CRIM among the world leaders in voice biometrics!


To learn more about the speaker recognition techniques developed at CRIM, click here! - In French

Summary: The Speech and Text team has been developing various speech and speaker recognition technologies for over 30 years. Its expertise soon placed it among the world leaders in the field. Since 1992, the team has been taking part in international competitions in order to test its methods and compare them with those of other researchers in the field.

This type of event, during which several research teams try to solve the same problem, makes it possible to evaluate the performance of CRIM's technology in relation to similar tools developed by other researchers, but also to reveal the most promising avenues for development in this rapidly evolving field.

In the scientific community, the impact CRIM’s participation in these competitions has led to several changes in the testing paradigms, as well as to the adoption by many of the research sites of certain methods used by CRIM such as i-vectors, joint factor analysis and probabilistic linear discriminant analysis.

NIST SRE - Speaker Recognition Evaluation Campaign


The Speaker Recognition Evaluation of the National Institute of Standards and Technology (NIST) in the United States is one of the most renowned technology assessment processes in the field. These evaluations are intended for all researchers working on the general problem of automatic speaker recognition. More than forty teams take part in each edition of the evaluation.

CRIM's Speech and Text team participated in NIST evaluations in 2005, 2006, 2008, 2010, 2012 and 2016. In their first year of participation, CRIM ranked among the best on the planet. At each edition since 2006, CRIM has ranked well under several NIST SRE evaluation conditions.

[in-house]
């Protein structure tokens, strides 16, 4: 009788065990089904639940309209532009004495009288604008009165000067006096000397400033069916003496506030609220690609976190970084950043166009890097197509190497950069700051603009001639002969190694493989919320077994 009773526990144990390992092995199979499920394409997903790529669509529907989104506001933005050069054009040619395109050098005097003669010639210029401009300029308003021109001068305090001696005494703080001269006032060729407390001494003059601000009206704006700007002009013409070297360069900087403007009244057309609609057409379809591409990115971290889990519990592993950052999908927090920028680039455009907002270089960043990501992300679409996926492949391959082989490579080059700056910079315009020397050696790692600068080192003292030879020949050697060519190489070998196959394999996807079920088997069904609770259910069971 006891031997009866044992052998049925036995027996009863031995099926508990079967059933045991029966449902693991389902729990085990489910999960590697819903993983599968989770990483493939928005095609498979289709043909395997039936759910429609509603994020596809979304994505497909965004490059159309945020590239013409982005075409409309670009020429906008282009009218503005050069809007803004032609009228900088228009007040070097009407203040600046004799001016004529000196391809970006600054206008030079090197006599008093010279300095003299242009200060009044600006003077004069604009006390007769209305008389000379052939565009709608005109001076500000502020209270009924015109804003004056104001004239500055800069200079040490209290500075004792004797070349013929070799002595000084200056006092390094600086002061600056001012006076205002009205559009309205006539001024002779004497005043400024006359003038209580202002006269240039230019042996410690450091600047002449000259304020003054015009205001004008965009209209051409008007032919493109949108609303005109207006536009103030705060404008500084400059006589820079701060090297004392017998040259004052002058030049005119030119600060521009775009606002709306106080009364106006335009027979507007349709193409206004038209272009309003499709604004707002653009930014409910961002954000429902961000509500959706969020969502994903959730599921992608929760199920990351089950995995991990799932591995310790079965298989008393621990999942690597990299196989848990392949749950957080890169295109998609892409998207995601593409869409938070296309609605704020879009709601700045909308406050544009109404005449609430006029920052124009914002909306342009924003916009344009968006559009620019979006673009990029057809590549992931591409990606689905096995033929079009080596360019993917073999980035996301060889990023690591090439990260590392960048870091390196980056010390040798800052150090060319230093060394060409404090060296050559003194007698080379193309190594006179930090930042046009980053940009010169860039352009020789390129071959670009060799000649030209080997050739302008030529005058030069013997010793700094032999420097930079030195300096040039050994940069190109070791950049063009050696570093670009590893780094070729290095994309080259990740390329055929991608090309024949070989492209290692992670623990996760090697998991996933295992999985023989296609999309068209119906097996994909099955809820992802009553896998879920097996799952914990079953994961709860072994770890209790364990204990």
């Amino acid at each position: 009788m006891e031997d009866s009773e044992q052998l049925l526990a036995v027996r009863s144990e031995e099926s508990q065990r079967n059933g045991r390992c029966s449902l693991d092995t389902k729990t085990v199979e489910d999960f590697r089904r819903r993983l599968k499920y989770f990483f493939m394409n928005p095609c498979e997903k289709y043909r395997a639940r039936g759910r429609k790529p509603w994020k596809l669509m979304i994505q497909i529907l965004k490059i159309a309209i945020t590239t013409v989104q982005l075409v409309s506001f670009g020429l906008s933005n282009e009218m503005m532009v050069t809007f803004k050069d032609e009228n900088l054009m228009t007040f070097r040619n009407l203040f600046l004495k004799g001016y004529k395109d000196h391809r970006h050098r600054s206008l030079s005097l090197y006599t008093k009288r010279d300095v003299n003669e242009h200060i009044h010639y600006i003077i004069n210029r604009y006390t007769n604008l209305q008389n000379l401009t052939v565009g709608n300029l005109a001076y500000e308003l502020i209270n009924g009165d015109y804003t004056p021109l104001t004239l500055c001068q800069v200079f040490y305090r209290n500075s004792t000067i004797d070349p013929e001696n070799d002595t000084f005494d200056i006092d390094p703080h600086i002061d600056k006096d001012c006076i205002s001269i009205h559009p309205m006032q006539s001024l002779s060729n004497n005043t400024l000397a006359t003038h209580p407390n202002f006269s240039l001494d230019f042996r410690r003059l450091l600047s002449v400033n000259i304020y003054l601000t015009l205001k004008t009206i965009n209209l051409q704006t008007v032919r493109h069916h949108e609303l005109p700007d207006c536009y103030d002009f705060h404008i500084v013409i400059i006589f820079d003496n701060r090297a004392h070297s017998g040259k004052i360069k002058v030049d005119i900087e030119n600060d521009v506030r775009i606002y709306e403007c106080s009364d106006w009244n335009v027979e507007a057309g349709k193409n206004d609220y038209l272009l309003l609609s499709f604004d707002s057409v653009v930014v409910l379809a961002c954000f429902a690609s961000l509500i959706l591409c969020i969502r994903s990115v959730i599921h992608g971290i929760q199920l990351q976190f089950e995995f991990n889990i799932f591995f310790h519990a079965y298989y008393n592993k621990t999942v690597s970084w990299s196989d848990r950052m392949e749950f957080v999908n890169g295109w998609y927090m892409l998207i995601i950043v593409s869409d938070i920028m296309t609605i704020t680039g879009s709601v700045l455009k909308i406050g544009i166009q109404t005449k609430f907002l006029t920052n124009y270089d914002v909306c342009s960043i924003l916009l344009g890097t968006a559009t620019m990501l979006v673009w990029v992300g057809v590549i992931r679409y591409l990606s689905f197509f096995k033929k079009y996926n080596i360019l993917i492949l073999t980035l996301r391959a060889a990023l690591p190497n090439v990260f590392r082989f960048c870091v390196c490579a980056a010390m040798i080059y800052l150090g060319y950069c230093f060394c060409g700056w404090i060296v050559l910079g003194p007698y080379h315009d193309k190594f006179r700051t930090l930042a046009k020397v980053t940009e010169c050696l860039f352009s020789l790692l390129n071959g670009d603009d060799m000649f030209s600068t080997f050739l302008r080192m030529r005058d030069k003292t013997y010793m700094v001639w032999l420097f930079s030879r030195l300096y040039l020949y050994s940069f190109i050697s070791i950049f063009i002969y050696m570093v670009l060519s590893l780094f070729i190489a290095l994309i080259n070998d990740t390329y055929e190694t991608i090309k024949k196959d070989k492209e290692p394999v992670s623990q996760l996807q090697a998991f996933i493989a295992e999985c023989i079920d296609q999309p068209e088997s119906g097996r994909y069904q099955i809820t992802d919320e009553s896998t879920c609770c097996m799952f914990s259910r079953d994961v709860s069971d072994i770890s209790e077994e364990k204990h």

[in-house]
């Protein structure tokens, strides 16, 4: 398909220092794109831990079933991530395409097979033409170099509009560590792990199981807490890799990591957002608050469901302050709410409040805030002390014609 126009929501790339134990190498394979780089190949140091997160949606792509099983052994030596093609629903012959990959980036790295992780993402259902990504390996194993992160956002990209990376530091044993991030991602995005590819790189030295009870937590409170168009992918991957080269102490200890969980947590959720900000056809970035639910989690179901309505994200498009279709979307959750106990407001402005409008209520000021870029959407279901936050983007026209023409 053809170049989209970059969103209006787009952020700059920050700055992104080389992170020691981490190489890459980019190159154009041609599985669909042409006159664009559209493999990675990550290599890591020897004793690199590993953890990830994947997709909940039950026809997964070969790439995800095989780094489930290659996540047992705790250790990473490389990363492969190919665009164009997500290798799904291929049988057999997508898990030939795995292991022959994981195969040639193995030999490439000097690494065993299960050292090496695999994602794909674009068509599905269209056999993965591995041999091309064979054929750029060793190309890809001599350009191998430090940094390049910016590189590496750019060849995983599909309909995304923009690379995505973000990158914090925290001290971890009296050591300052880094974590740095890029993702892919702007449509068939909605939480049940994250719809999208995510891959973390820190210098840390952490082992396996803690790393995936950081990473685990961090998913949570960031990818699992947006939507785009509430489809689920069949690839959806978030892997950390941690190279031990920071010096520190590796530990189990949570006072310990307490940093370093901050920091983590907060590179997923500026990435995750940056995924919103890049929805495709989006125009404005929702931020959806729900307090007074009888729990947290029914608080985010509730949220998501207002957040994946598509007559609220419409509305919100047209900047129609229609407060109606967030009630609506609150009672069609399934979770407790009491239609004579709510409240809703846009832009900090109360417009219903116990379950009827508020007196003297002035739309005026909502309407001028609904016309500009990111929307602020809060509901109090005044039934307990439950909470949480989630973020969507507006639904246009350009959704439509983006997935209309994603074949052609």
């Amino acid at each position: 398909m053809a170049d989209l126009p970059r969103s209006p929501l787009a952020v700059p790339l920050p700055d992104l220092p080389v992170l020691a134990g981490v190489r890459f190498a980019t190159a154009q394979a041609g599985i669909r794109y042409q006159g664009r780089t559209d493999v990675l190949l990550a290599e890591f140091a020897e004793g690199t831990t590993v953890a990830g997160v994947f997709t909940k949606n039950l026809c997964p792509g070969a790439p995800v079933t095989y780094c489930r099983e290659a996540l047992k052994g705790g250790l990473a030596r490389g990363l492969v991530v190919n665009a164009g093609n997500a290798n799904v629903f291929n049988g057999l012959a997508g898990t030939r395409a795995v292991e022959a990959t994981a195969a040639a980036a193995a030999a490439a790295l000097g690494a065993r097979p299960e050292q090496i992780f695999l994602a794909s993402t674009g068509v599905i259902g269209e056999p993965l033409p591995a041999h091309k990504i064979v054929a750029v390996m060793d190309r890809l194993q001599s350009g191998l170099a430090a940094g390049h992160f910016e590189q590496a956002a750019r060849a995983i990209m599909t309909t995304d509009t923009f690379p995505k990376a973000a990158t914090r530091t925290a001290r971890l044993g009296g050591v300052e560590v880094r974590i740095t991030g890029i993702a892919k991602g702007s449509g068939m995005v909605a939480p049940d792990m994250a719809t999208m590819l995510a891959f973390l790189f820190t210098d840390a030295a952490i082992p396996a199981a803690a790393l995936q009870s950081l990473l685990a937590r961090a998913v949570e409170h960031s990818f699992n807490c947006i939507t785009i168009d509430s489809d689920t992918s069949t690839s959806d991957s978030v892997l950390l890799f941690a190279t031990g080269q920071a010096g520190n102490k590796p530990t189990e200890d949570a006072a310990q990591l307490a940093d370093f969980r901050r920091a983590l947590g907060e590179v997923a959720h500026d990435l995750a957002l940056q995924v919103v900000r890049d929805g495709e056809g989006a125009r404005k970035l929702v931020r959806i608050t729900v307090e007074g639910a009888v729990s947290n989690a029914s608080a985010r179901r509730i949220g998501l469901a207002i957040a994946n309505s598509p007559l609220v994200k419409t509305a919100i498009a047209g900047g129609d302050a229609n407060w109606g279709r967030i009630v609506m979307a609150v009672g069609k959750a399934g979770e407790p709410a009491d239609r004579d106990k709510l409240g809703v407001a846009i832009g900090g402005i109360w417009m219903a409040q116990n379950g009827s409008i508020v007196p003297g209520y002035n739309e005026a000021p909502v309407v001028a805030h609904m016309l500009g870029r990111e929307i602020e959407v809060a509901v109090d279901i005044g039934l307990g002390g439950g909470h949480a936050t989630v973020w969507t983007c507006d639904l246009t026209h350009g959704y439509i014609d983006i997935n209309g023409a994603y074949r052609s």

How does it work?

Once the challenge is announced, teams have 3-4 months to train their systems to perform the task requested using the data provided by the NIST with machine learning techniques.

When the moment of the evaluation comes, teams receive evaluation data to test their system. This evaluation data is comprised of enrollment recordings for training the speaker models and unknown test recordings to perform speaker recognition.They send the scores they obtain to the NIST. Since all teams used the same data to train their model, it becomes possible to compare system performances and classify them.

Once results are out, a collaborative workshop is organized so that researchers can meet, observe their respective results and share ideas.

Who takes part in these evaluations?

Several dozen research groups, each comprising many partners (research centres, universities and private companies) and based in four continents. There are also representatives of the research departments of some major tech companies such as IBM Research or Alibaba, or companies specialized in the field of voice technologies such as Nuance Communications.

What purpose do the competitions serve?